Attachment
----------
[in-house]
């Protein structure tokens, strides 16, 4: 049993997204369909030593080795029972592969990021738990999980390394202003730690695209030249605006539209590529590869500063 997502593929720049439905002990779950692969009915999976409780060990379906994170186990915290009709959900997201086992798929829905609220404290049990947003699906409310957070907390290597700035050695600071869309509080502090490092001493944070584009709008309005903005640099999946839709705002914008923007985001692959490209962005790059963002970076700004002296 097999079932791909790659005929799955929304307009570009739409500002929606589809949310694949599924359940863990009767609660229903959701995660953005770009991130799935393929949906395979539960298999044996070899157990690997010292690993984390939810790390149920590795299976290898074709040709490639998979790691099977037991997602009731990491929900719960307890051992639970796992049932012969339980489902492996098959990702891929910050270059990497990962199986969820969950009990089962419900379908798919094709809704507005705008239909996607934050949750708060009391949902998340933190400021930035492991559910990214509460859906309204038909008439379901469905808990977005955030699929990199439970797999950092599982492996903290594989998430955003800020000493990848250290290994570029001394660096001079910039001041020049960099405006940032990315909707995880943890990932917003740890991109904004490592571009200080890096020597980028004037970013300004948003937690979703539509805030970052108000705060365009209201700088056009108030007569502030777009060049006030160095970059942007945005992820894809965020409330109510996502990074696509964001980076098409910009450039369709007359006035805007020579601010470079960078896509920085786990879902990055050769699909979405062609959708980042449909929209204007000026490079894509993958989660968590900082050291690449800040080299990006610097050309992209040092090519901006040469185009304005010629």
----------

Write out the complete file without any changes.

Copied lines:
[in-house]
């Protein structure tokens, strides 16, 4: 049993997204369909030593080795029972592969990021738990999980390394202003730690695209030249605006539209590529590869500063 997502593929720049439905002990779950692969009915999976409780060990379906994170186990915290009709959900997201086992798929829905609220404290049990947003699906409310957070907390290597700035050695600071869309509080502090490092001493944070584009709008309005903005640099999946839709705002914008923007985001692959490209962005790059963002970076700004002296 097999079932791909790659005929799955929304307009570009739409500002929606589809949310694949599924359940863990009767609660229903959701995660953005770009991130799935393929949906395979539960298999044996070899157990690997010292690993984390939810790390149920590795299976290898074709040709490639998979790691099977037991997602009731990491929900719960307890051992639970796992049932012969339980489902492996098959990702891929910050270059990497990962199986969820969950009990089962419900379908798919094709809704507005705008239909996607934050949750708060009391949902998340933190400021930035492991559910990214509460859906309204038909008439379901469905808990977005955030699929990199439970797999950092599982492996903290594989998430955003800020000493990848250290290994570029001394660096001079910039001041020049960099405006940032990315909707995880943890990932917003740890991109904004490592571009200080890096020597980028004037970013300004948003937690979703539509805030970052108000705060365009209201700088056009108030007569502030777009060049006030160095970059942007945005992820894809965020409330109510996502990074696509964001980076098409910009450039369709007359006035805007020579601010470079960078896509920085786990879902990055050769699909979405062609959708980042449909929209204007000026490079894509993958989660968590900082050291690449800040080299990006610097050309992209040092090519901006040469185009304005010629």